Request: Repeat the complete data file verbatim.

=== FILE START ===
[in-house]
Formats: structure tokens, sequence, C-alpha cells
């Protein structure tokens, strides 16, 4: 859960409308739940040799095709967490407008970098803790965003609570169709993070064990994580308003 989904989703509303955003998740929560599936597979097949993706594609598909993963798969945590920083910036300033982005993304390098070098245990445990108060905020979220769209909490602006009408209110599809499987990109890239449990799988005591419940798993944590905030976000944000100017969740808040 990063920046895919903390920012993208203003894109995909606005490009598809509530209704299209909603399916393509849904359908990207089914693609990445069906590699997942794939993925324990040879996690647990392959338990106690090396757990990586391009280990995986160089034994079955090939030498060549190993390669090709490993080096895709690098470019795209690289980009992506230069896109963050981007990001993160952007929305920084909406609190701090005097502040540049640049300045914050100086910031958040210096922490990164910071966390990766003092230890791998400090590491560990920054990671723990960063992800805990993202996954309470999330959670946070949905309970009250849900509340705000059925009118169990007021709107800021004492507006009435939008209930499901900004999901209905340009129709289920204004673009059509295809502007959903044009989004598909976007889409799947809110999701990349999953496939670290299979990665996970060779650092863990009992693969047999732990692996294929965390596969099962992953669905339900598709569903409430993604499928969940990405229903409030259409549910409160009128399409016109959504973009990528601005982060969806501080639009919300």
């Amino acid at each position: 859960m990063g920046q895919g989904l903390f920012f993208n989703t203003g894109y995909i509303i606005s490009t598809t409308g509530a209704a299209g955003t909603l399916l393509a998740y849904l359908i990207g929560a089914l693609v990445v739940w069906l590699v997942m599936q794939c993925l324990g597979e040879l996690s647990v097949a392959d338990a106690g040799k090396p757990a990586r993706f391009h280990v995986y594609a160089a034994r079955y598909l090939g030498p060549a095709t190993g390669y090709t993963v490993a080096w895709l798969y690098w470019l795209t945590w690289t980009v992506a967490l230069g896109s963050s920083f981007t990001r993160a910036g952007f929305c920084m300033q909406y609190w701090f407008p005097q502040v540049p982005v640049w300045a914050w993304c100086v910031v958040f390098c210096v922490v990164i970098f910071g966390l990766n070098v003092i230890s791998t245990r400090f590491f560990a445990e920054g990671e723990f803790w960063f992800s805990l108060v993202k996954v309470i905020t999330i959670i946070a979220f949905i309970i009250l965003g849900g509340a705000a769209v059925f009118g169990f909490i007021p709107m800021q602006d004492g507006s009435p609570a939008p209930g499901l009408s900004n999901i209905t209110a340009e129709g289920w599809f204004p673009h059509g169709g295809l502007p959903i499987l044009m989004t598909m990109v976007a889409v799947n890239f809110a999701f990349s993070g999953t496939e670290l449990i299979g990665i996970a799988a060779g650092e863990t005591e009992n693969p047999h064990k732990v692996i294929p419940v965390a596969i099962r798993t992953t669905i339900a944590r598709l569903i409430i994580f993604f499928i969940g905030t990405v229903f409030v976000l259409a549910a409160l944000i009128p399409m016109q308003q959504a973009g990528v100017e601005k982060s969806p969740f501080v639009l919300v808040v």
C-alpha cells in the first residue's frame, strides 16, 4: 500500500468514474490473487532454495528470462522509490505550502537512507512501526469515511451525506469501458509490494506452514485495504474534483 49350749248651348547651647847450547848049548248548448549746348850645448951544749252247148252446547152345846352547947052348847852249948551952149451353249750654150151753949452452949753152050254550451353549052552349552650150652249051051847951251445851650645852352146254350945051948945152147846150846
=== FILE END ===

[in-house]
Formats: structure tokens, sequence, C-alpha cells
């Protein structure tokens, strides 16, 4: 859960409308739940040799095709967490407008970098803790965003609570169709993070064990994580308003 989904989703509303955003998740929560599936597979097949993706594609598909993963798969945590920083910036300033982005993304390098070098245990445990108060905020979220769209909490602006009408209110599809499987990109890239449990799988005591419940798993944590905030976000944000100017969740808040 990063920046895919903390920012993208203003894109995909606005490009598809509530209704299209909603399916393509849904359908990207089914693609990445069906590699997942794939993925324990040879996690647990392959338990106690090396757990990586391009280990995986160089034994079955090939030498060549190993390669090709490993080096895709690098470019795209690289980009992506230069896109963050981007990001993160952007929305920084909406609190701090005097502040540049640049300045914050100086910031958040210096922490990164910071966390990766003092230890791998400090590491560990920054990671723990960063992800805990993202996954309470999330959670946070949905309970009250849900509340705000059925009118169990007021709107800021004492507006009435939008209930499901900004999901209905340009129709289920204004673009059509295809502007959903044009989004598909976007889409799947809110999701990349999953496939670290299979990665996970060779650092863990009992693969047999732990692996294929965390596969099962992953669905339900598709569903409430993604499928969940990405229903409030259409549910409160009128399409016109959504973009990528601005982060969806501080639009919300």
């Amino acid at each position: 859960m990063g920046q895919g989904l903390f920012f993208n989703t203003g894109y995909i509303i606005s490009t598809t409308g509530a209704a299209g955003t909603l399916l393509a998740y849904l359908i990207g929560a089914l693609v990445v739940w069906l590699v997942m599936q794939c993925l324990g597979e040879l996690s647990v097949a392959d338990a106690g040799k090396p757990a990586r993706f391009h280990v995986y594609a160089a034994r079955y598909l090939g030498p060549a095709t190993g390669y090709t993963v490993a080096w895709l798969y690098w470019l795209t945590w690289t980009v992506a967490l230069g896109s963050s920083f981007t990001r993160a910036g952007f929305c920084m300033q909406y609190w701090f407008p005097q502040v540049p982005v640049w300045a914050w993304c100086v910031v958040f390098c210096v922490v990164i970098f910071g966390l990766n070098v003092i230890s791998t245990r400090f590491f560990a445990e920054g990671e723990f803790w960063f992800s805990l108060v993202k996954v309470i905020t999330i959670i946070a979220f949905i309970i009250l965003g849900g509340a705000a769209v059925f009118g169990f909490i007021p709107m800021q602006d004492g507006s009435p609570a939008p209930g499901l009408s900004n999901i209905t209110a340009e129709g289920w599809f204004p673009h059509g169709g295809l502007p959903i499987l044009m989004t598909m990109v976007a889409v799947n890239f809110a999701f990349s993070g999953t496939e670290l449990i299979g990665i996970a799988a060779g650092e863990t005591e009992n693969p047999h064990k732990v692996i294929p419940v965390a596969i099962r798993t992953t669905i339900a944590r598709l569903i409430i994580f993604f499928i969940g905030t990405v229903f409030v976000l259409a549910a409160l944000i009128p399409m016109q308003q959504a973009g990528v100017e601005k982060s969806p969740f501080v639009l919300v808040v």
C-alpha cells in the first residue's frame, strides 16, 4: 500500500468514474490473487532454495528470462522509490505550502537512507512501526469515511451525506469501458509490494506452514485495504474534483 49350749248651348547651647847450547848049548248548448549746348850645448951544749252247148252446547152345846352547947052348847852249948551952149451353249750654150151753949452452949753152050254550451353549052552349552650150652249051051847951251445851650645852352146254350945051948945152147846150846